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ARS Home » Northeast Area » Beltsville, Maryland (BARC) » Beltsville Agricultural Research Center » Adaptive Cropping Systems Laboratory » Research » Publications at this Location » Publication #282780


Location: Adaptive Cropping Systems Laboratory

Title: Cadmium in soils and its transfer to plants and the human food chain

item Chaney, Rufus
item Ryan, J
item Reeves, Phillip

Submitted to: Symposium Proceedings
Publication Type: Proceedings
Publication Acceptance Date: 3/15/2013
Publication Date: 4/9/2013
Citation: Chaney, R.L., Ryan, J.A., Reeves, P.G. 2013. Cadmium in soils and its transfer to plants and the human food chain. Symposium Proceedings. pp. 175-212.

Interpretive Summary: Cadmium concentrations in foods may be a limit in international sale of US crops to EU importers in the near future. This paper reviews aspects of cadmium and zinc in soils, plants, livestock, and humans to clarify under which situations soil cadmium may comprise a risk. Because of unique soil and plant chemistry, rice can accumulate dangerous levels of cadmium in grain but fails to accumulate increased Zn or Fe from soils which have 100-times more zinc contamination than cadmium contamination. We conclude that for normal “geogenic” (from ores and similar industrial contamination of soils) which have about 1g of Cd per 100g of Zn, only rice and tobacco are able to accumulate cadmium in the crop which will be absorbed by humans. The paper discusses sources of soil cadmium contamination, reactions of cadmium in soils, uptake of cadmium by plants in relation to soil variables, transport of plant cadmium to edible plant tissues, and absorption of cadmium from different foods in test animals and humans. These questions have become more important in recent times because the EU has adopted lower allowed daily intake of cadmium (in disagreement with international standards under the US/WHO Codex Alimentarius program), and proposed allowable cadmium concentrations in imported grains and other crops (significantly lower than Codex) that would interfere with sale of US agricultural crops (wheat, soybeans, sunflower kernels, flax, etc.). The irrationality of the proposed limits is summarized in terms of errors in estimating the allowable intake of dietary cadmium by humans, and the clear difference among foods in cadmium bioavailability. Although rice cadmium has caused human disease in many locations in Asia, no other crop or seafood (bivalve molluscs bioaccumulate cadmium), which normally have cadmium enrichment compared with wheat has been shown to cause cadmium human health effects. Research topics which could clarify the science where confusion about soil, crop and food cadmium risk is summarized.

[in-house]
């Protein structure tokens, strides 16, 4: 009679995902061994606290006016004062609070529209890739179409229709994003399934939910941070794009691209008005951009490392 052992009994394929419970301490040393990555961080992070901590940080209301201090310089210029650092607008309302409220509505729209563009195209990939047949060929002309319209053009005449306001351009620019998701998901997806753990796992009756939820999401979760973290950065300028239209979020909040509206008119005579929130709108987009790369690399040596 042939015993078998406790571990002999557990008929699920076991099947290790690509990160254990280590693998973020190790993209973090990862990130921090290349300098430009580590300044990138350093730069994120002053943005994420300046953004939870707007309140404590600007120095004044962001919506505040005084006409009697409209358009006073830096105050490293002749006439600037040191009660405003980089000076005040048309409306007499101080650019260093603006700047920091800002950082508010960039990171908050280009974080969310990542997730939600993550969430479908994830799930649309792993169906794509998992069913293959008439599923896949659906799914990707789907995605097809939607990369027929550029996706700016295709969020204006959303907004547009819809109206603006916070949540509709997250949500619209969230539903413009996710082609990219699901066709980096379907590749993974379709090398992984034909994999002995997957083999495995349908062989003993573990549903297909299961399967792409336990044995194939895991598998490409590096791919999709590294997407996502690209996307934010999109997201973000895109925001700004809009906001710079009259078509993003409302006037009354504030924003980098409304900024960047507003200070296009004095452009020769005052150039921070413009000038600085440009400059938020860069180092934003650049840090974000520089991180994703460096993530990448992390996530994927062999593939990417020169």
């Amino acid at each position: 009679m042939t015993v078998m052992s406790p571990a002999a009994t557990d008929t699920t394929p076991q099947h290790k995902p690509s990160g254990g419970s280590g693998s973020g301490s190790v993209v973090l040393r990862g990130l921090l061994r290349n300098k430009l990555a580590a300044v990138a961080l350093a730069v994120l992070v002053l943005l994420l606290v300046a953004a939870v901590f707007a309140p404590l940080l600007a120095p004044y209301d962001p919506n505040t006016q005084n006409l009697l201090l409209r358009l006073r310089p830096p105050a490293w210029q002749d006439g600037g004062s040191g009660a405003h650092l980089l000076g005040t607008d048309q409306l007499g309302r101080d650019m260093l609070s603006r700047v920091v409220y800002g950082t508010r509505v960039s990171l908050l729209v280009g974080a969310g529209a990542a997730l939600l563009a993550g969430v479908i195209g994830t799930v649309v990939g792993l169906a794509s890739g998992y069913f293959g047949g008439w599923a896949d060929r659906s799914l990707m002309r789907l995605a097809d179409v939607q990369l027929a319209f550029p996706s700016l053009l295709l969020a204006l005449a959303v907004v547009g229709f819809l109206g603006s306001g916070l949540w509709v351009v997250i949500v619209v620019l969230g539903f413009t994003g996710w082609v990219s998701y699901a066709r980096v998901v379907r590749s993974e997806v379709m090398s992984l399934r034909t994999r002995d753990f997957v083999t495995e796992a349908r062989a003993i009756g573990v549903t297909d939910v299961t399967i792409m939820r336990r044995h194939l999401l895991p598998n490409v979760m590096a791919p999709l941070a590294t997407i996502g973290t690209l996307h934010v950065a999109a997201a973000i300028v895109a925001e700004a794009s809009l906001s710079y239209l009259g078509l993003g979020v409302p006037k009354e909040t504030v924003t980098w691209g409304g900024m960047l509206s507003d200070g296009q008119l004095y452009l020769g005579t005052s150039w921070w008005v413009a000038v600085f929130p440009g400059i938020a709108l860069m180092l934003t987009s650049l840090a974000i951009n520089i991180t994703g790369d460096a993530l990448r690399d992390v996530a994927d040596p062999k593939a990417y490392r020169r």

Technical Abstract: Cadmium occurs naturally in all soils, but few soils contain higher than 1mg Cd kg-1. Most geogenic Cd is accompanied by 100-200 fold higher Zn except for marine shale or phosphorite derived soils which may have 1g Cd per 10g Zn or higher. Contamination by mining or smelter emissions of Zn-Pb-Cu industries has the usual low Cd:Zn ratio of geogenic Cd, while Cd industries may have very high Cd:Zn ratio emissions. This ratio is important because Zn phytotoxicity occurs when leaves contain about 400-500mg kg-1 dry weight, and plants accumulate Cd and Zn in about the ratio present in soils, thereby limiting plant shoot Cd to 5mg kg-1 when yields are substantially reduced by Zn phytotoxicity for geogenic Cd sources. When high Cd:Zn ratio occurs, plants may reach very high Cd levels and even Cd phytotoxicity. Plant Cd accumulation is also limited by higher soil pH, higher soil hydrous Fe and Mn oxides and organic matter, but promoted by acidic pH and high soil chloride levels. Foliar Zn is important both in limiting maximum plant Cd, and in inhibiting Cd transfer to storage tissues such as grain and fruits except rice. Essentially all human disease from soil Cd has resulted from rice or tobacco. Because rice is grown in flooded soils but these soils are drained during flowering causing soil oxygenation which allows soil CdS to be transformed back into Cd2+ bound to soil surfaces and soil pH to fall with oxidation of NH4-N, Fe2+ and Mn2+. This causes Cd to become much more phytoavailable and because of the nature of rice, Cd enters the grain with little accompanying Zn. High soil Zn does not protect against excessive Cd in rice grain in contrast to patterns of all other crops. In addition, rice grain is inherently low in bioavailable Fe, Zn and Ca. The low levels of total and bioavailable Fe, Zn and Ca in polished rice grain promotes Cd absorption by animals by 10-fold compared to diets with adequate levels of these nutrients. The high bioavailability of Cd in rice grain compared to other Cd-rich foods allows rice to transport soil Cd into human diets which can cause human disease in many rice consuming nations. The effect of crop Zn limiting risk from crop Cd, and Zn reducing the bioavailability of Cd in different crops needs to be taken into account in international regulation to prevent Cd risks. Because the EU has proposed regulations with lower allowable levels of crop Cd which do not take into consideration the science reviewed in this paper, it is important to the Zn-Pb-Cd industry to support additional feeding studies with additional crops grown on Cd-Zn contaminated soils to make this science stronger or suffer from the lower crop Cd limits.